- Scott Powers, ESPN Staff Writer
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Northwestern had lost its all-time leading scorer in small forward John Shurna, and there wasn’t a logical replacement on the roster.
The 6-foot-8, 210-pound Swopshire, who was a redshirt junior last season, was looking for a new school after he was told there wouldn’t be a spot for him on Louisville’s roster during the 2012-13 season. He was on pace to graduate from Louisville, so he had the chance to take advantage of the NCAA’s post-graduate transfer rule and play somewhere immediately.
Northwestern did its research. Swopshire and his family did their research. It take didn’t long for either to realize they were a match.
“I took a visit here, loved the coaches, loved the players, the system,” Swopshire said prior to Tuesday’s game ACC/Big Ten Challenge game with Maryland. “I’m here.”
From Northwestern’s perspective, the recruitment of Swopshire couldn’t have gone any smoother.
“The way they went about their decision is the way we want everybody we recruit to go about their decision,” said Hardy, who was the lead recruiter on Swopshire. “They looked at the total package. They looked at the academics. They looked at the opportunity to play. They looked at the system. At the end of the day, once they got a chance to know us, and we got a chance to know them, they saw everything fell right into place.”
Six games into the season, Swopshire and Northwestern are sure they both made the right decision. Swopshire has flourished playing in a versatile forward role and is averaging a career-high 12 points, 6.5 rebounds and 2.2 assists in 28 minutes.
On Saturday, Swopshire had 15 points and 10 rebounds in Northwestern’s overtime win over Illinois State in the title game of the South Padre Island Invite. He also had 15 points and five rebounds in a win over TCU. He was awarded the tournament MVP.
“I think it’s his versatility,” said Northwestern senior guard Reggie Hearn said why Swopshire has fit so quickly with the team. “Coming in, we knew he’d help us defensively coming from a Big East team, (Rick) Pitino. He knows help defense and all that. Defense, rebounding, that’s what I expected from him. He’s also been a force on the offensive end for us. That’s big.”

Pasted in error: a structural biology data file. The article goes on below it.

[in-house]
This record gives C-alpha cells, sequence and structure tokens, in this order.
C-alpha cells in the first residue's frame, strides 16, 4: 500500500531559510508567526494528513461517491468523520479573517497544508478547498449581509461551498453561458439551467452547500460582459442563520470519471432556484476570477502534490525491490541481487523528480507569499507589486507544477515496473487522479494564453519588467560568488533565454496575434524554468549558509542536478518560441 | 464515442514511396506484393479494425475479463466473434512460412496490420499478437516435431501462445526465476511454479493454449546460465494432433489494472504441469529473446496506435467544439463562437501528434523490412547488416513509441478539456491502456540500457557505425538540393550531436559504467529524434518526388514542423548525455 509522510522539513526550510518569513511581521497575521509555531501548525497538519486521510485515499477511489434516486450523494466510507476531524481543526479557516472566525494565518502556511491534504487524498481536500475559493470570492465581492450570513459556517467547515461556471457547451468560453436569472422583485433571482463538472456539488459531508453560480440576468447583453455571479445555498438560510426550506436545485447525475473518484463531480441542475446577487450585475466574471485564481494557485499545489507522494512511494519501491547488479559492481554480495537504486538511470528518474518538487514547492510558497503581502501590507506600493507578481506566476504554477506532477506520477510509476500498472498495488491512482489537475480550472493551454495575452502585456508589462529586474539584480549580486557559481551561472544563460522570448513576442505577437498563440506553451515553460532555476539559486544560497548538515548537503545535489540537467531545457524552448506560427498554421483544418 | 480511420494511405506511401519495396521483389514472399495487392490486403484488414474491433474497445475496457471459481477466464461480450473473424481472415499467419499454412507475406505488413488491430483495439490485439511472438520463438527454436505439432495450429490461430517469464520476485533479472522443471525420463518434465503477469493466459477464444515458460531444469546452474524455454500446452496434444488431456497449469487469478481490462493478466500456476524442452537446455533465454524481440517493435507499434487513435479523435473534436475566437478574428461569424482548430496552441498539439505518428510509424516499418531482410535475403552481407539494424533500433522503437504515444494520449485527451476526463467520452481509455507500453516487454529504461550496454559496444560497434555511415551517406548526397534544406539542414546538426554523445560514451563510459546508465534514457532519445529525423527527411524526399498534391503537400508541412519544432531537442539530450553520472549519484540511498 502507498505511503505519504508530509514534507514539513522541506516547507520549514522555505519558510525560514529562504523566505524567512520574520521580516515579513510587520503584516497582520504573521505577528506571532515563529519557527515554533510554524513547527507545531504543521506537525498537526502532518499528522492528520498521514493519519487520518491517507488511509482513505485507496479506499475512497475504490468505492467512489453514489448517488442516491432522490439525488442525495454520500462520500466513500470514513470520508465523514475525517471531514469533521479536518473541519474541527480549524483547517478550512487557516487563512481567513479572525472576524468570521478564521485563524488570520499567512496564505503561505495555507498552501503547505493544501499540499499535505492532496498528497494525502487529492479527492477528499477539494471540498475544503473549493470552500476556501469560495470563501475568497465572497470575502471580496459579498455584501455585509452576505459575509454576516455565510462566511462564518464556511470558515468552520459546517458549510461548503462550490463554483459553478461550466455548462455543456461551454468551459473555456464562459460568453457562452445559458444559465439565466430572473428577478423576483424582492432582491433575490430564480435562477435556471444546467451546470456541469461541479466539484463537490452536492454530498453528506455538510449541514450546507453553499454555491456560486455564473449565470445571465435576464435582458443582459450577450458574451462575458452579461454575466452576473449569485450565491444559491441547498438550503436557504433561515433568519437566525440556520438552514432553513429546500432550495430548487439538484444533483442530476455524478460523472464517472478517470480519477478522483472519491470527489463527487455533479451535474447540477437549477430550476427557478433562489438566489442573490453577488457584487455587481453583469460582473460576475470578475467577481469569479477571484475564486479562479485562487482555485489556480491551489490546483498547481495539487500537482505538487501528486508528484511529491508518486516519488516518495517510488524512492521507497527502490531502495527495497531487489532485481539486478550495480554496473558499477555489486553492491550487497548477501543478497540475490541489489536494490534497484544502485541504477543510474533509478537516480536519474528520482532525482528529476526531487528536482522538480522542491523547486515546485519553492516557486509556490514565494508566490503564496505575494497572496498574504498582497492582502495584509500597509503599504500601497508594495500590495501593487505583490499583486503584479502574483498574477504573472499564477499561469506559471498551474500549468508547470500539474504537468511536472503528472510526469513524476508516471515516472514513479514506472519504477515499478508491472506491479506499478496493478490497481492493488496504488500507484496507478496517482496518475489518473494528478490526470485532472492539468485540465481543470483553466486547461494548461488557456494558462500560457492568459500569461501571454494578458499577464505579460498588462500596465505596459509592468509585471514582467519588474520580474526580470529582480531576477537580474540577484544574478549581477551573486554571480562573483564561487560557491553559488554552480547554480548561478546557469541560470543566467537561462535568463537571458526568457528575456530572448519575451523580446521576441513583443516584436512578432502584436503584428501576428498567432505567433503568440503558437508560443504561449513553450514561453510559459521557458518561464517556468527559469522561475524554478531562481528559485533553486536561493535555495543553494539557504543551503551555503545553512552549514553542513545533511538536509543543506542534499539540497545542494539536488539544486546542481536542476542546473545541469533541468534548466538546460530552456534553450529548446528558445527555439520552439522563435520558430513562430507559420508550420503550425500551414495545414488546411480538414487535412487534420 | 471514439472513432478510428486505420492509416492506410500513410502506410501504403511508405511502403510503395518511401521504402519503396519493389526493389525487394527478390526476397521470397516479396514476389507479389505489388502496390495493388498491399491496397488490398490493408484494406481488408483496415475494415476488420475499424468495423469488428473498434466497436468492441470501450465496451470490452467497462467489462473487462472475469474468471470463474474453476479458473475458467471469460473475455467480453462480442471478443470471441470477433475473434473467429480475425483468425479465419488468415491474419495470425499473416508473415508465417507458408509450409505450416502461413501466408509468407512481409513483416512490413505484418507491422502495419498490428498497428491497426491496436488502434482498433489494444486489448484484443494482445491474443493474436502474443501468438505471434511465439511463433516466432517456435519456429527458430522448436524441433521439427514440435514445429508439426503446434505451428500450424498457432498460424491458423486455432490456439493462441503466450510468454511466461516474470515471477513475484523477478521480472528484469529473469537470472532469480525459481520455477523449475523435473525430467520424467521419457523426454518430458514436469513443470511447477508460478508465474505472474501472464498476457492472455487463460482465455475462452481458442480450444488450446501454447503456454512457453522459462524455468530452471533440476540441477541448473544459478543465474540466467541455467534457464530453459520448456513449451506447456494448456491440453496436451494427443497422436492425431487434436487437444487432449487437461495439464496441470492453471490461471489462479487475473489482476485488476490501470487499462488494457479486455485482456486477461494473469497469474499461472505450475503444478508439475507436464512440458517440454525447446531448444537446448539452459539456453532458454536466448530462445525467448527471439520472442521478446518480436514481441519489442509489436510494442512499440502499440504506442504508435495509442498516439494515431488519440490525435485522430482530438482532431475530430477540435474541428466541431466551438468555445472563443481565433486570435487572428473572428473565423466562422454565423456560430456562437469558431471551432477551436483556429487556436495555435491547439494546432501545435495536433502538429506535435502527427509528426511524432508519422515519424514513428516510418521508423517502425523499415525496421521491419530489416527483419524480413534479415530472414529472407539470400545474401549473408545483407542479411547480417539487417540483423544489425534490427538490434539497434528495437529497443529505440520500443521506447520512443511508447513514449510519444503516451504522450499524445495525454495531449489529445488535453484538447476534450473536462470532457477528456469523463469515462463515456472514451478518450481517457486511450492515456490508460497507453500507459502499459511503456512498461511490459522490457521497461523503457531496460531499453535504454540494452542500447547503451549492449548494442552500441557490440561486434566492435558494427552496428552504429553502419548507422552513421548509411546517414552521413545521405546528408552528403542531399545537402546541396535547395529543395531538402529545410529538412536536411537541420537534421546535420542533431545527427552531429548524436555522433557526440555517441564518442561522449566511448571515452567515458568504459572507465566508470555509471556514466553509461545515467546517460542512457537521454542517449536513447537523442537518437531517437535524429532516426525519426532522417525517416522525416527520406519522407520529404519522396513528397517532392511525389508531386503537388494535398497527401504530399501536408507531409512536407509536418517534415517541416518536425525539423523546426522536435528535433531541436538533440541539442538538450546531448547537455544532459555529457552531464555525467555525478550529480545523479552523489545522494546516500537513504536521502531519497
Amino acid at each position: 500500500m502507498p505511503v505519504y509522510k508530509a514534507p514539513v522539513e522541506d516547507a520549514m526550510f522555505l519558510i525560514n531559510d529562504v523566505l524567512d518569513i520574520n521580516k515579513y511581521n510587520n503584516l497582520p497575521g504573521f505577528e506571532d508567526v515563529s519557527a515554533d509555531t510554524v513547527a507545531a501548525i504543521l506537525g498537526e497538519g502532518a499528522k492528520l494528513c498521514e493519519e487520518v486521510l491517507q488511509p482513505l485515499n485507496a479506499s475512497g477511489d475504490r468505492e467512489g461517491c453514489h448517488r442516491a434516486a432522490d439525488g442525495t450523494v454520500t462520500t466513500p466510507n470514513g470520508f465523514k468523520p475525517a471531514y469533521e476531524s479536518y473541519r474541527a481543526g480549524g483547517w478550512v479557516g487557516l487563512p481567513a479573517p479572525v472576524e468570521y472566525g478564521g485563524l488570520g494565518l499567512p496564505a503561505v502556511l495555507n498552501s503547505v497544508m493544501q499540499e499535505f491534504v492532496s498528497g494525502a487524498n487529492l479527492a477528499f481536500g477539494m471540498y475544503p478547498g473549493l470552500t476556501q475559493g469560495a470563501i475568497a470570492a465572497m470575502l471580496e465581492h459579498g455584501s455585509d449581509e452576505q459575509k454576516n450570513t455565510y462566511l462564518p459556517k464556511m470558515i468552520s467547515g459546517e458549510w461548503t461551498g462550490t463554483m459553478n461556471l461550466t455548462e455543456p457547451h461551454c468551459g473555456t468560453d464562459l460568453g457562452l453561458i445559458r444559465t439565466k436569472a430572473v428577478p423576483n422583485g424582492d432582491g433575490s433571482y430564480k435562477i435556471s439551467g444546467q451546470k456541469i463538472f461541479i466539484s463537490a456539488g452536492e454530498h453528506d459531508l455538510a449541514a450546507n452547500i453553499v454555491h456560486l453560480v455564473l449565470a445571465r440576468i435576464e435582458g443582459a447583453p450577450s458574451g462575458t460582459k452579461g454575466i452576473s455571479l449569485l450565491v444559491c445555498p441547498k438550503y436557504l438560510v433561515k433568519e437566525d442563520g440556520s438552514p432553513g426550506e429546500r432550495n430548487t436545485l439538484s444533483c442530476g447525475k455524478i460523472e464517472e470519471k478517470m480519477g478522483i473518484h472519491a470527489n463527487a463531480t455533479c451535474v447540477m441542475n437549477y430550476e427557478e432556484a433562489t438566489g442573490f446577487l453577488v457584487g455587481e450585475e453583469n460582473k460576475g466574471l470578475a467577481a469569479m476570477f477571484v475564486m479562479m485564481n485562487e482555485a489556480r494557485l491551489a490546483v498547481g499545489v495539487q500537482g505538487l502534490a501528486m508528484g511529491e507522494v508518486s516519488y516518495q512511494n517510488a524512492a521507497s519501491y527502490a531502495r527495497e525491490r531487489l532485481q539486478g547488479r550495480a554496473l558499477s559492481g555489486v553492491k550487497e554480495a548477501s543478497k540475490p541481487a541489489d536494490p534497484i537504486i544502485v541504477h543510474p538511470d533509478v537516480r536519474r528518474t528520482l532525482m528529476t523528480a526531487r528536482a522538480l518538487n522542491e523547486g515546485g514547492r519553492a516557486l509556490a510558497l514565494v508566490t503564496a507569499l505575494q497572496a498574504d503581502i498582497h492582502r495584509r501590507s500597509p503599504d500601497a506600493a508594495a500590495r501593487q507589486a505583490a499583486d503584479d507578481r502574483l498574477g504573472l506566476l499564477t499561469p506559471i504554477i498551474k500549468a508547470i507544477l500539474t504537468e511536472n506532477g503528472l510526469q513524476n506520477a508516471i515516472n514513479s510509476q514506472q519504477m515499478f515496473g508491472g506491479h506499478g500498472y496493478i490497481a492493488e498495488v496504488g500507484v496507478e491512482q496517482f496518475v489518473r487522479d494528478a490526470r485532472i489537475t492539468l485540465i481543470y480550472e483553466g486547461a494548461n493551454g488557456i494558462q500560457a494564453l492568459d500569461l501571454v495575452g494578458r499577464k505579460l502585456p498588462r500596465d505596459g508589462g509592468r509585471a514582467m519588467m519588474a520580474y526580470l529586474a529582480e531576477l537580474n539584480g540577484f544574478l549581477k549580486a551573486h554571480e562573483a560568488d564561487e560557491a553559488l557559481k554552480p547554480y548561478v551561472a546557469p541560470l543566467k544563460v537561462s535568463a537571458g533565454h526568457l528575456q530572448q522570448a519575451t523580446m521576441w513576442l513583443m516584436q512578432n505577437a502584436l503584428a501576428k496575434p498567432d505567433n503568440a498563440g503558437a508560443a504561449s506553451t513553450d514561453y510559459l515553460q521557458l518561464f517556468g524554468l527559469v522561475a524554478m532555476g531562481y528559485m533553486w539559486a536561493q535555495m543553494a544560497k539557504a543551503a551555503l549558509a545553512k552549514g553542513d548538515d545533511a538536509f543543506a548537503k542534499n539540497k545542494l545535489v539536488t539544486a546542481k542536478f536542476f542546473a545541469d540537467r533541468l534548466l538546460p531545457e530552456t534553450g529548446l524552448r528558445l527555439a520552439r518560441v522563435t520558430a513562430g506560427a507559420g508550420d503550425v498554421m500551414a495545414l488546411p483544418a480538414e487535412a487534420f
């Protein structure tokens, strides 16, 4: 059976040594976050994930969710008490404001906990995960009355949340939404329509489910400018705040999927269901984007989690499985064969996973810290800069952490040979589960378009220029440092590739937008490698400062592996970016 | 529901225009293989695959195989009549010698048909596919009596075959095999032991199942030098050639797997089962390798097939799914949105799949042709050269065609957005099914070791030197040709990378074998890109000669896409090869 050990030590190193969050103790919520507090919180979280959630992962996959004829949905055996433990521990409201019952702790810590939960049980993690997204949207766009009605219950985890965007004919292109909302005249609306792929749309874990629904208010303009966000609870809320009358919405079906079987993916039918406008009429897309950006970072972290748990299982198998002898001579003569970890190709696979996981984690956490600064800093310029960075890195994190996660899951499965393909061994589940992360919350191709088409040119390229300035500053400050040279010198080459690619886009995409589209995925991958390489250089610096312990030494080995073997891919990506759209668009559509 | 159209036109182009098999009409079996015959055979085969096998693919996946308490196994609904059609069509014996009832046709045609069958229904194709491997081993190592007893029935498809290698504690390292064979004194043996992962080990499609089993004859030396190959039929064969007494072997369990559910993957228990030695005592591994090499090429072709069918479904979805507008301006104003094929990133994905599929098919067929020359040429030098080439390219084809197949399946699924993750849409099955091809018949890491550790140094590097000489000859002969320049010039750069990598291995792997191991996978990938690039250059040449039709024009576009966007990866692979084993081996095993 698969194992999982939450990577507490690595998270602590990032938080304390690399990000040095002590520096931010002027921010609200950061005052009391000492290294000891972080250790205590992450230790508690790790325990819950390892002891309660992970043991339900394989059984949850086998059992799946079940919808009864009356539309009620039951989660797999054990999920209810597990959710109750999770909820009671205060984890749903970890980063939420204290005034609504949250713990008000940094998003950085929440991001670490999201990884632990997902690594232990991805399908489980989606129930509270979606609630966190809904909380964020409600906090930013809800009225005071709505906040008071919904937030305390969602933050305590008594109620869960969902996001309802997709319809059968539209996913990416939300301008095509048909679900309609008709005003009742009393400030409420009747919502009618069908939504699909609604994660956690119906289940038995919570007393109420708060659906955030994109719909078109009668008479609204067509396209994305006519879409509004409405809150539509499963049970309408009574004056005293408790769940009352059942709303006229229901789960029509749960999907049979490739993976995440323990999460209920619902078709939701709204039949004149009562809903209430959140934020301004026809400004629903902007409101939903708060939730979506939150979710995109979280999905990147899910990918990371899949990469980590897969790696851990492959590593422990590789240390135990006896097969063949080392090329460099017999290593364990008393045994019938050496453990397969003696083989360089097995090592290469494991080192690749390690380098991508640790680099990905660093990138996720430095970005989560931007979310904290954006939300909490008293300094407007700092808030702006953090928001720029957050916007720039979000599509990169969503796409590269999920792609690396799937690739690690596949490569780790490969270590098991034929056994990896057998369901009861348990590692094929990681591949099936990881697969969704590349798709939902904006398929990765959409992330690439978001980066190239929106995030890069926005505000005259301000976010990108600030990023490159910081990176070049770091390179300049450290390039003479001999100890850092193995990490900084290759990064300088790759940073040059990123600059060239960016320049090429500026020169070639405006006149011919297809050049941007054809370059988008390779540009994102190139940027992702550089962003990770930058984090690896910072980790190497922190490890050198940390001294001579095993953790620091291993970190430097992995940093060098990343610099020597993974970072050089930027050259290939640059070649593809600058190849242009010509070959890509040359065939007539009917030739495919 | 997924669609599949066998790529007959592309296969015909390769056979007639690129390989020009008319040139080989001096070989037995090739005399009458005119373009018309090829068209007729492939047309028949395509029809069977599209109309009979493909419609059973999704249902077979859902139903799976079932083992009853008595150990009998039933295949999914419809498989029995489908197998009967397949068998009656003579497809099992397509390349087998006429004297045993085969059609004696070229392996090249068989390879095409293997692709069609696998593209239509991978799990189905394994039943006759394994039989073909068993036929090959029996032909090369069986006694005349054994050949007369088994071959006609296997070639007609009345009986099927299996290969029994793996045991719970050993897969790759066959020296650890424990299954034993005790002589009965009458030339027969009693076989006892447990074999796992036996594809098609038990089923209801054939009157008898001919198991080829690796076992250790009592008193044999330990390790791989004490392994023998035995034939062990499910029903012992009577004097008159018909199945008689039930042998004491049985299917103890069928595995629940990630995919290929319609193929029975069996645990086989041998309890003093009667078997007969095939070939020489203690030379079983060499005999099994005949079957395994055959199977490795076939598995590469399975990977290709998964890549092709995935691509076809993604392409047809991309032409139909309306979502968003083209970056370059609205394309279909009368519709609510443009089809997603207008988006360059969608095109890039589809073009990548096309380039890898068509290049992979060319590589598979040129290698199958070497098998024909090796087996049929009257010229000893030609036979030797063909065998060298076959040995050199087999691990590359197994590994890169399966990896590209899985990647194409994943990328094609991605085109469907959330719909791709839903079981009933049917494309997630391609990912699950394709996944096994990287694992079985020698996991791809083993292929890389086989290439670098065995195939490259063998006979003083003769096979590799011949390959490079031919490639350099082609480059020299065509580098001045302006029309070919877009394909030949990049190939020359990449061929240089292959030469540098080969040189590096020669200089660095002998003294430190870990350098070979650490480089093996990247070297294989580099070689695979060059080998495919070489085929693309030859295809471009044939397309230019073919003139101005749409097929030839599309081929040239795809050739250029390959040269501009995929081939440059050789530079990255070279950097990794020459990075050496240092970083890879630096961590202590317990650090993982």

Swopshire isn’t the scorer Shurna was, but Northwestern never expected Swopshire to be exactly like Shurna. The Wildcats wanted Swopshire to play Shurna’s position in his own way.
“He’s a versatile player,” Northwestern coach Bill Carmody said. “He can make a shot. He can rebound. I just like the calmness he has. There’s a maturity level that I think helps some of these younger guys. They see how he behaves and how he goes about his business. I think that’s real important. Plus, he defends. So, he’s been a great addition for us.”
Swopshire’s maturity comes with being a fifth-year senior, but also dealing with some adversity at Louisville. He was a highly-touted recruit out of IMG Academy in Florida and worked his way into Louisville’s starting lineup by his sophomore year.
But just as Swopshire’s career was taking off, he suffered a groin injury in the offseason prior to his junior season. The injury didn’t heal as Swopshire hoped, and he had surgery on it in January of 2010. He sat out the entire the 2009-10 season and redshirted.
Last season, he returned, but he had a limited role for the Cardinals and averaged 3.3 points and 2.8 rebounds in 13.1 minutes. In the NCAA tournament, he scored six points in a win over Michigan State, played 25 minutes in a win over Davidson and saw four minutes in a loss to Kentucky in the Final Four.
Swopshire said he would have returned to Louisville for his final season if there had been a scholarship for him, but he doesn’t have any hard feelings about it.
“None,” Swopshire said. “Love the coaches, love the players, just thankful for the opportunity I had to play there for four years.”
Swopshire is happy at Northwestern, though. He’s clicked with his teammates. He’s enjoyed passing on knowledge to the younger players. Plus, he’s getting a lot of playing time again and has been allowed to play freely.
“It’s been good,” Swopshire said. “I’m doing what I love, just out here playing basketball.”